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Stellaris | Rock Paper Shotgun


What’s galactic drama without an evil empire to rally against or a mighty hero to save us all? A bit of a damp squib. The latest Stellaris expansion, Nemesis, today spices up the end-game by offering extra powers for domination or liberation. It’s got big Star Trek baddie vibes, enough that it even adds new ship designs which look like Star Destroyers. And as ever, the expansion is accompanied by a patch adding and changing loads in the 4X strategy game.

Nemesis introduces a new ascension perk which lets you become the end-game crisis, unlocking powerful bonuses to not only dominate the galaxy but destroy it. Or if you want to be a goodie you can lobby the galactic community to be declared a Custodian, with emergency powers to defeat a crisis – then maybe consider not relinquishing them, becoming an evil overlord of a different sort. The expansion opens extra options for the new espionage system too, letting you covertly steal tech, sabotage bases, and more. And it gives you the Nemesis ship style for an imposing fleet.

The expansion’s out now on Steam and GOG for £15.49/€19.99/$19.99.

Also out today is Stellaris v3.0.1, a patch codenamed ‘Dick’ in honour of notorious galactic mastermind Dick Cheney. It changes a lot all over the place, enough that I have no idea how it’ll play out in reality.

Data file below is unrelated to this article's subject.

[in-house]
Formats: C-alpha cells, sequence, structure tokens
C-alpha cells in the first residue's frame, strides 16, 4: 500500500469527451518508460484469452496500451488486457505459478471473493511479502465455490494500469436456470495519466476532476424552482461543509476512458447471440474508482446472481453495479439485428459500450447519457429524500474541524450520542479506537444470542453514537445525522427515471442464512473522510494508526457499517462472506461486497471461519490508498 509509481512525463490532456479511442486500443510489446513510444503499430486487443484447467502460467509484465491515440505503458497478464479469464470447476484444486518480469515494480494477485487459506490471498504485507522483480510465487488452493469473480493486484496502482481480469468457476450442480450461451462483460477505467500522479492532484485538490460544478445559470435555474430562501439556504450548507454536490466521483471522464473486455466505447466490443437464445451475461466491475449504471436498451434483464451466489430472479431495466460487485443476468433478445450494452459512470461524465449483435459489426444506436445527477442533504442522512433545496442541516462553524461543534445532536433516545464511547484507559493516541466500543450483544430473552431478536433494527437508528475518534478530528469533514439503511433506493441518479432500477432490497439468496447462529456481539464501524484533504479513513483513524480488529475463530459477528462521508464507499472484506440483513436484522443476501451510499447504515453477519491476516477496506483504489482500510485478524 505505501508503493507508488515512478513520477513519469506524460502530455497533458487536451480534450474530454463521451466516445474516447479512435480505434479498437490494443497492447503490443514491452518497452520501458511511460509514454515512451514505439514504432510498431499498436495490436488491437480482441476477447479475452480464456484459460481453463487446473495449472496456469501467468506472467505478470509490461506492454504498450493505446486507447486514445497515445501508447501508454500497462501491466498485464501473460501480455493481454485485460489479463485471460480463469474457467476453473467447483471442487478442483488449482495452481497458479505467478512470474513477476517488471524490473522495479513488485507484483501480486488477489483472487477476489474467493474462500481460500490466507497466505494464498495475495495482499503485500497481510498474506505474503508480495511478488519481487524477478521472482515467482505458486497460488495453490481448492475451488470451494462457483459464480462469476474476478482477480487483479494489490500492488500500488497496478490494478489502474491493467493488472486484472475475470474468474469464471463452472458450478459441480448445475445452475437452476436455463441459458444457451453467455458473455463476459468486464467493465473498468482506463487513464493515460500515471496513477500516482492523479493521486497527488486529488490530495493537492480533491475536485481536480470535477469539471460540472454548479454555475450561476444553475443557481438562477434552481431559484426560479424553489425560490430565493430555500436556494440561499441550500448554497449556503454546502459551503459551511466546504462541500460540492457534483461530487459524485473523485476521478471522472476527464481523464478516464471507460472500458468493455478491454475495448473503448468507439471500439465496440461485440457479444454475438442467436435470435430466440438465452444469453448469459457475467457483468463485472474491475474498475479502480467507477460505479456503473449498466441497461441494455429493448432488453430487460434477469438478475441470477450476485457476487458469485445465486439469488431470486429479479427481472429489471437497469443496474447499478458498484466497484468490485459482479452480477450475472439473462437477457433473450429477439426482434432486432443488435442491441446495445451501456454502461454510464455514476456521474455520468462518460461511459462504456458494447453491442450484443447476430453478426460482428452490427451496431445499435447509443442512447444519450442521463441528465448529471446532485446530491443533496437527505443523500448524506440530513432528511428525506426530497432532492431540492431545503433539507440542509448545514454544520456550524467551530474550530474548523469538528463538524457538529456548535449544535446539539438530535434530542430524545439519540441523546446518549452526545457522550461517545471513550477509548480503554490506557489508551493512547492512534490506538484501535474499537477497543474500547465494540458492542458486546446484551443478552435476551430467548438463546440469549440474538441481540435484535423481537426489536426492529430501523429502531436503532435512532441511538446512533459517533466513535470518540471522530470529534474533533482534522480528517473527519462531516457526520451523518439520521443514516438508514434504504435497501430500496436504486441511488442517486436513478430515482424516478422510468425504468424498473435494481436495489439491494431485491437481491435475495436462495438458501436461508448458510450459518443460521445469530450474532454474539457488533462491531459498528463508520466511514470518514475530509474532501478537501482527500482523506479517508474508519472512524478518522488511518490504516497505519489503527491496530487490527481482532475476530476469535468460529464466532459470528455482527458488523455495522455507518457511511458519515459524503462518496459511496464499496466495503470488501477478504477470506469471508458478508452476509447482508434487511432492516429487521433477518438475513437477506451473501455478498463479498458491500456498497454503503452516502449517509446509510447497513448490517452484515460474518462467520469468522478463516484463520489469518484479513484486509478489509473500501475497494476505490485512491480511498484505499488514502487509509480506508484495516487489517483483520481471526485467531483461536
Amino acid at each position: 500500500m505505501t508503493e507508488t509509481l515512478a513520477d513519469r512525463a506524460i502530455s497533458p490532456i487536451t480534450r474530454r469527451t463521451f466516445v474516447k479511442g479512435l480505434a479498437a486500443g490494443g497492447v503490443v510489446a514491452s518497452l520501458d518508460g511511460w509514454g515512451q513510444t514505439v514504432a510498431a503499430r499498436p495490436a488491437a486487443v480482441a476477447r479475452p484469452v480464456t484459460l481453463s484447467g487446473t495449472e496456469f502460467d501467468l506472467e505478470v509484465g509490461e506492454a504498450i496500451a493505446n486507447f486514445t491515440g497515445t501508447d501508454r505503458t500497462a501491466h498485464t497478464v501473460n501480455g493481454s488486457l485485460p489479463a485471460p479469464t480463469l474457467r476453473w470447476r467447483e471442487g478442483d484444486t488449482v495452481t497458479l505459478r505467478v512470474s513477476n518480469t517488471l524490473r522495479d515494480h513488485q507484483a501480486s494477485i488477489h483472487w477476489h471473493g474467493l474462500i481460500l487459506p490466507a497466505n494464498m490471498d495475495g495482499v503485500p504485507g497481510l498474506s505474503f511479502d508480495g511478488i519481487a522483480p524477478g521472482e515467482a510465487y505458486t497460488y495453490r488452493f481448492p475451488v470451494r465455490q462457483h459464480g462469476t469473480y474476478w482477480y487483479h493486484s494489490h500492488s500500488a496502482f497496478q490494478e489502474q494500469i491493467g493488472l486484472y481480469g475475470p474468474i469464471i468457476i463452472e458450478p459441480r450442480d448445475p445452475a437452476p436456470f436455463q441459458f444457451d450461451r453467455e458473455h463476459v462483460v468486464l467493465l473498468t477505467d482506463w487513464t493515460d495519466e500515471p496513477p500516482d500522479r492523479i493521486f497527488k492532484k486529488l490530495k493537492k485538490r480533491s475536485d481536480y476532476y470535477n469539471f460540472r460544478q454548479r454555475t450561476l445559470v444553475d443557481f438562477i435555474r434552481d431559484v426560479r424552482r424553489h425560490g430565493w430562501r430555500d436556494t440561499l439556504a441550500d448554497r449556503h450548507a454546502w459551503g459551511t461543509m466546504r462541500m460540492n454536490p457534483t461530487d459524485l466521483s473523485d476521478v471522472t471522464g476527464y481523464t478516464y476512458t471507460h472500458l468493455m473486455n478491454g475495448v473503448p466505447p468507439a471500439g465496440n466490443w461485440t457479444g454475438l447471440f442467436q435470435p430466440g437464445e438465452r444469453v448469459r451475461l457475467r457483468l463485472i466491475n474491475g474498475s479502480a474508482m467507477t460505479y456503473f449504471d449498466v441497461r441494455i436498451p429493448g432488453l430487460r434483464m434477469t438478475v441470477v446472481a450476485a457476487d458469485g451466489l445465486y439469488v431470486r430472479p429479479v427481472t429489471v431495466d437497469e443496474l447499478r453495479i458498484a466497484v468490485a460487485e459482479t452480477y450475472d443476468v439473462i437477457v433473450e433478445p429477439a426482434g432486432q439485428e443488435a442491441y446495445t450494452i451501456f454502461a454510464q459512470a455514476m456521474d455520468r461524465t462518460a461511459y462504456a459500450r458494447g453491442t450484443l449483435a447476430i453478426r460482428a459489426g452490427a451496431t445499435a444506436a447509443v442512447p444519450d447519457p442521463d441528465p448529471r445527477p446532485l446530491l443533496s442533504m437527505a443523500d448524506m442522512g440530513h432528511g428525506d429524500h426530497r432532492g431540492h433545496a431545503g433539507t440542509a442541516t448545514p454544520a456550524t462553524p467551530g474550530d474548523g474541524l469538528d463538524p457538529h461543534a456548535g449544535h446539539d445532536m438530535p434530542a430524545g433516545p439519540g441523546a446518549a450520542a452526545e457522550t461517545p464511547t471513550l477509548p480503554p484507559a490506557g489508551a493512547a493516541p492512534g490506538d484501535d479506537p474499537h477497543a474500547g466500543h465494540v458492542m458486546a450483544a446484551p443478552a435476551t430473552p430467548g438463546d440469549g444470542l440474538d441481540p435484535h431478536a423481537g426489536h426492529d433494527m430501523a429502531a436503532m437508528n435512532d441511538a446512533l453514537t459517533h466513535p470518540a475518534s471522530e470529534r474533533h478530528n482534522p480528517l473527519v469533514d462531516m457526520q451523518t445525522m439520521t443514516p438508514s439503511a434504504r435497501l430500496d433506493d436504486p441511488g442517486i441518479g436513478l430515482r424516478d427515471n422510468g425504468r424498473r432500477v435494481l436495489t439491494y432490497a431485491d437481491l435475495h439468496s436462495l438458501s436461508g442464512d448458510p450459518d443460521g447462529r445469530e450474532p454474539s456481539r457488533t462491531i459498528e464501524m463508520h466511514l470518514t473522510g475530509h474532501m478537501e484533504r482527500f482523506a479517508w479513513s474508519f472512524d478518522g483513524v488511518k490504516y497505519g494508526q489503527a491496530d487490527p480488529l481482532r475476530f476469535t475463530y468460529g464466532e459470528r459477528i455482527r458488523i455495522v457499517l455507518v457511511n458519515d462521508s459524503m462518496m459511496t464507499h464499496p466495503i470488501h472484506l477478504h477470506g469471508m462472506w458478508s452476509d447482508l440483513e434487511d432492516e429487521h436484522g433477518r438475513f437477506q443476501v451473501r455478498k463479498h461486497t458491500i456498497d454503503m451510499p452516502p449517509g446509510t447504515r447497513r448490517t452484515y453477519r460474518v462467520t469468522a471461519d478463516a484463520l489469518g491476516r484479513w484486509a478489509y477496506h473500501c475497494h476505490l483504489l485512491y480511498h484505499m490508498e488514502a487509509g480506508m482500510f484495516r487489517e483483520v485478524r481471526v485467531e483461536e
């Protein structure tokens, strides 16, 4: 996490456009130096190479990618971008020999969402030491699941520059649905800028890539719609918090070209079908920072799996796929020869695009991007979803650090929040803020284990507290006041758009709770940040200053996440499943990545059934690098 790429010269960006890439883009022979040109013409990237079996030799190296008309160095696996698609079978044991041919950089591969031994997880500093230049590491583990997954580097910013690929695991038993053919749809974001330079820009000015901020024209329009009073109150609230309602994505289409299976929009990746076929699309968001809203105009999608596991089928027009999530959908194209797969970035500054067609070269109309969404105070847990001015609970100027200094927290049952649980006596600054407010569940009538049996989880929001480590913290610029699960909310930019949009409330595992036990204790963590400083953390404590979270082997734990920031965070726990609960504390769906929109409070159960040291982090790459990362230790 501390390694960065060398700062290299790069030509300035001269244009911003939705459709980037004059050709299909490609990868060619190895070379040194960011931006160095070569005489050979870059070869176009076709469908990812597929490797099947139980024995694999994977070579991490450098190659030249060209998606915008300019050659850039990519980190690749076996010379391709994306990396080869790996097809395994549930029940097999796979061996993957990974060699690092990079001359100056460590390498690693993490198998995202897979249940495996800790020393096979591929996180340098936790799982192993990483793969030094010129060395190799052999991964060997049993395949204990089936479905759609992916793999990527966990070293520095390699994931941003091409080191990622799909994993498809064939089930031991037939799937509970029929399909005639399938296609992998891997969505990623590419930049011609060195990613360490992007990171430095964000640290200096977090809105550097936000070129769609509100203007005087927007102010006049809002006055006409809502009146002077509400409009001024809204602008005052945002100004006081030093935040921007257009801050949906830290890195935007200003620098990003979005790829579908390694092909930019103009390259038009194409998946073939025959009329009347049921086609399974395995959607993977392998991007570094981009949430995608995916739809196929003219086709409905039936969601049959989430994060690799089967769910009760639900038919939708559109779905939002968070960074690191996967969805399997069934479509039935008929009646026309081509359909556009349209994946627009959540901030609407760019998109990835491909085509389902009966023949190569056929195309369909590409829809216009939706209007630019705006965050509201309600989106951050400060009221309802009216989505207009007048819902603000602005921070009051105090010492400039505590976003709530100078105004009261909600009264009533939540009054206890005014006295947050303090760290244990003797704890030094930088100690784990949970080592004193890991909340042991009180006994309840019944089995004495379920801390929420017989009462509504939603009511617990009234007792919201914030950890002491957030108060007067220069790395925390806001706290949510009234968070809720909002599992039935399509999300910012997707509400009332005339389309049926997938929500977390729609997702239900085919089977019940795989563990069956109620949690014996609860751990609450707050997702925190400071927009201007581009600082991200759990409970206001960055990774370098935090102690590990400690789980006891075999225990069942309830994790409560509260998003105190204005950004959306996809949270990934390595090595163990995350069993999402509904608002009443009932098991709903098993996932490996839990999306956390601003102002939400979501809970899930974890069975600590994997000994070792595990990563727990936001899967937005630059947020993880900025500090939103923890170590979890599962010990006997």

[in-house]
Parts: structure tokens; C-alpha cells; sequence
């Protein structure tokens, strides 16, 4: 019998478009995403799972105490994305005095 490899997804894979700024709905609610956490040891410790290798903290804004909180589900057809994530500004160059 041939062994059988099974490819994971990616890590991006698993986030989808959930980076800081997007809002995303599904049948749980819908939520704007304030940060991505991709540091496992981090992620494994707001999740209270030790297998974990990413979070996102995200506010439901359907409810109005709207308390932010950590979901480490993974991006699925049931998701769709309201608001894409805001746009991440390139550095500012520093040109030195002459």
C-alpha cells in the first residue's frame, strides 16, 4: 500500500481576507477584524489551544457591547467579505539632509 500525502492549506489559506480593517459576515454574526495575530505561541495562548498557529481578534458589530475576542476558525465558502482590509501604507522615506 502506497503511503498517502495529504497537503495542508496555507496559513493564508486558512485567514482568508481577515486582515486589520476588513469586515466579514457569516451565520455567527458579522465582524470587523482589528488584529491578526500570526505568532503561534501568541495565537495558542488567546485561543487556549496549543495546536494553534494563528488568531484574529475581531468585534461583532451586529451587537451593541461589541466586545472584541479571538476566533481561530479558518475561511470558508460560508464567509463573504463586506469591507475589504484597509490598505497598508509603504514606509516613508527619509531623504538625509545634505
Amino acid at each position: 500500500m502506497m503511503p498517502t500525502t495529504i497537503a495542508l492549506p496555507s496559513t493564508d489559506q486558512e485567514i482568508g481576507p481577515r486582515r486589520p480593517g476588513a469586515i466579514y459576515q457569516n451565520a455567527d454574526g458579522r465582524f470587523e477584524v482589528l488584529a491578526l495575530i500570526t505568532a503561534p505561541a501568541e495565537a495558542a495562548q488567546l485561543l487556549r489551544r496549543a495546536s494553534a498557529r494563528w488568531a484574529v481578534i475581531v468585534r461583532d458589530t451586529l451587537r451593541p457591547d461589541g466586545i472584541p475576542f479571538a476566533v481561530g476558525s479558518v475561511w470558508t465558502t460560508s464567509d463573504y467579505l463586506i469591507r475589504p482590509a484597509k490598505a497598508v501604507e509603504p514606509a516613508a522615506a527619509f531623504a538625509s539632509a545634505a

Dick has reworked first contact, meaning we’ll have to send Envoys to initiate first contact and start building relations to gain knowledge about them. Envoys can also build spy networks to gather info, as part of the new espionage system. It also reworks building slots, population growth, and migration, hopefully improves automation of planets and sectors, tweaks AI a bit, fixes bugs, and loads more. And one nice wee touch is the option to pick the end-game crisis when starting a game, if you want.

See the two-part patch notes for all the changes.

I bounce back to Stellaris every so often, always a bit out of touch and overwhelmed by how much has changed since the last time. While I do think new end-game excitement sounds good, I’m less stoked about it coming as a paid expansion. When I last played Stellaris, the end-game was just bad – a problem so big I think should be improved for all players, not only those who pay extra. But as I say, I’m out of touch. You reckon it’s worth a return at this point, spacegang? I admit I mostly like trying different weird aliens in the early years then lose interest once it settles into the grind.


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